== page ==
You need all the horsepower the engine can handle. You need to be certain you're not losin
When you pay good money for horse-power, you want that power to go to the wheels as planned. Cars with manual transmission have a virtual Twilight Zone of variables, so to speak, that can rob you of those hard-earned horses. A car's flywheel, clutch, pressure plate, and, yes, even the throwout bearing, can be one of many complex problems. As the mechanism for transferring the engine's revolutions to the transmission, there are always opportunities for loss. That loss can happen when you are in a restart or other critical times on the track. There's never any insurance against blowing a restart, but you can try to make sure your equipment is not the cause.
With so many different types of cars racing under different rules, the amount of information on these components would quickly fill the pages of this magazine. Taking the time to ensure your clutch assembly is put together right and utilizes the right components can be complicated, so you need to know about clutches and their respective components. Remember, there is no "off the shelf" system for your application. Also, because knowledge is power, the best tip we know is to call the tech line of a supplier to get the perfect application for your needs. It helps to have a little background before you make that call.
* The ring gear flywheel size determines your clutch size, 1011/42 or 11 inches. The flywheel has to fit within the bolt circle of the crank and match up to the pressure plate. It's only one part of a system. If you remember that, you'll make fewer trips back to the parts store for the right pieces.
Here's a trick setup. An aluminum button flywheel for a 711/44-inch mini disc assembly is
* Should you use a steel or aluminum flywheel? Generally, when you run a higher rpm (6,500 and up), you'll need an aluminum flywheel. Less reciprocating weight and less spinning mass equals higher recovery rate, or the time it takes to get both the flywheel and your tranny up to matching speeds. For comparison, here are some weights to remember: stock Chevy flywheel-25 pounds; steel aftermarket, SFI approved-25-40 pounds; aluminum aftermarket-15 pounds.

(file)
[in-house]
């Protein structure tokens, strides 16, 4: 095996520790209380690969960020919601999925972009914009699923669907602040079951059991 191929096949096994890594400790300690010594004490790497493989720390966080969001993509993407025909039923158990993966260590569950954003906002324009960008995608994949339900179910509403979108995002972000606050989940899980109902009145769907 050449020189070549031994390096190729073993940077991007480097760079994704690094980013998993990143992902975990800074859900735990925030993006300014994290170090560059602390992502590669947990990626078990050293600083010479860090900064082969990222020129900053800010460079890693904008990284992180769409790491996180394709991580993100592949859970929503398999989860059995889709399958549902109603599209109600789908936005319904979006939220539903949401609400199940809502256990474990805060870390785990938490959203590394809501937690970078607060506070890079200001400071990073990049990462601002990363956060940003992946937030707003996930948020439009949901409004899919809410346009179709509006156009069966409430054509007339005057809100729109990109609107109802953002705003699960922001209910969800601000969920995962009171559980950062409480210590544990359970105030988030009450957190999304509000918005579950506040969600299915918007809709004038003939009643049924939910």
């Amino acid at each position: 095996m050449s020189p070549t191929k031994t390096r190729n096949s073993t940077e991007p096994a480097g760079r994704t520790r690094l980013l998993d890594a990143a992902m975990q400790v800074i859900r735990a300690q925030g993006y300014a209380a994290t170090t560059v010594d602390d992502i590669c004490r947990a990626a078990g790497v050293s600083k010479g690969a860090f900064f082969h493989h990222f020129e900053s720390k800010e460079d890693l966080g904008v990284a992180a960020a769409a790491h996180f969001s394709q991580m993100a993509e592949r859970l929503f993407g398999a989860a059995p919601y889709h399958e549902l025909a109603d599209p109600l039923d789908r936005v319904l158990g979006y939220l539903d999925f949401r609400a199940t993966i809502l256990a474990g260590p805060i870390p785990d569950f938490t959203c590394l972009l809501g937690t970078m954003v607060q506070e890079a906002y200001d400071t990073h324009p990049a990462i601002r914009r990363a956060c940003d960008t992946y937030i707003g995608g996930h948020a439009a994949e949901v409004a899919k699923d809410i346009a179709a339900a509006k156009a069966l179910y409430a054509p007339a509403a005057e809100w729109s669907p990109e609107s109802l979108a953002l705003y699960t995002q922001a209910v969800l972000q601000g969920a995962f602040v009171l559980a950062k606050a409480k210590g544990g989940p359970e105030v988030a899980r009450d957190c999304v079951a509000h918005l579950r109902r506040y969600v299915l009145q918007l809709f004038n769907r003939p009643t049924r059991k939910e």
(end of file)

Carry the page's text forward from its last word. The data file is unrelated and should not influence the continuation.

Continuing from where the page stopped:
* If you're running a Street Stock or some form of heavy car, you'll need more torque to move its weight. A steel flywheel can help. The same holds true for classes with engines that don't turn the higher rpm (less than 6,500). If your class has a cam rule limiting your engine to a 440-460 lift cam, you can use the steel flywheel.
* On the other end of the scale, cheater pressure plates-made especially for circle track-weigh only 12 pounds, or roughly half of a normal pressure plate's weight. They're made for rules that stipulate use of a stock-appearing pressure plate. Couple this with a 15-pound flywheel and you shave off quite a bit of reciprocating weight. These components are made for higher-revving motors, so more of what you've paid for reaches the rear wheels.
Here's a lightweight aluminum flywheel with an insert wear piece. These are good investmen
* If you're looking for a standard configuration aluminum flywheel that can hold up to the rigors of racing, there are some available that use friction materials consisting of bronze and iron. The different material allows for better contact between the clutch disc and flywheel while the aluminum saves weight. Those contact areas can be replaced when needed.
* When changing a clutch or pressure plate, always change the throwout bearing. It's cheap insurance. Throwout bearings are responsible for 85 percent of clutch wear.
* Throwout bearings require an air gap between the bearings and the pressure plate. The recommended size is usually 31/416-11/44 inch, but the gap will depend on the style of clutch. If it's not spaced properly, it will hang up. We all know what can happen to an engine when a shift is missed. This clearance is even more critical on the longer styles. The wrong gap will wear out the bearing faster and take other parts with it.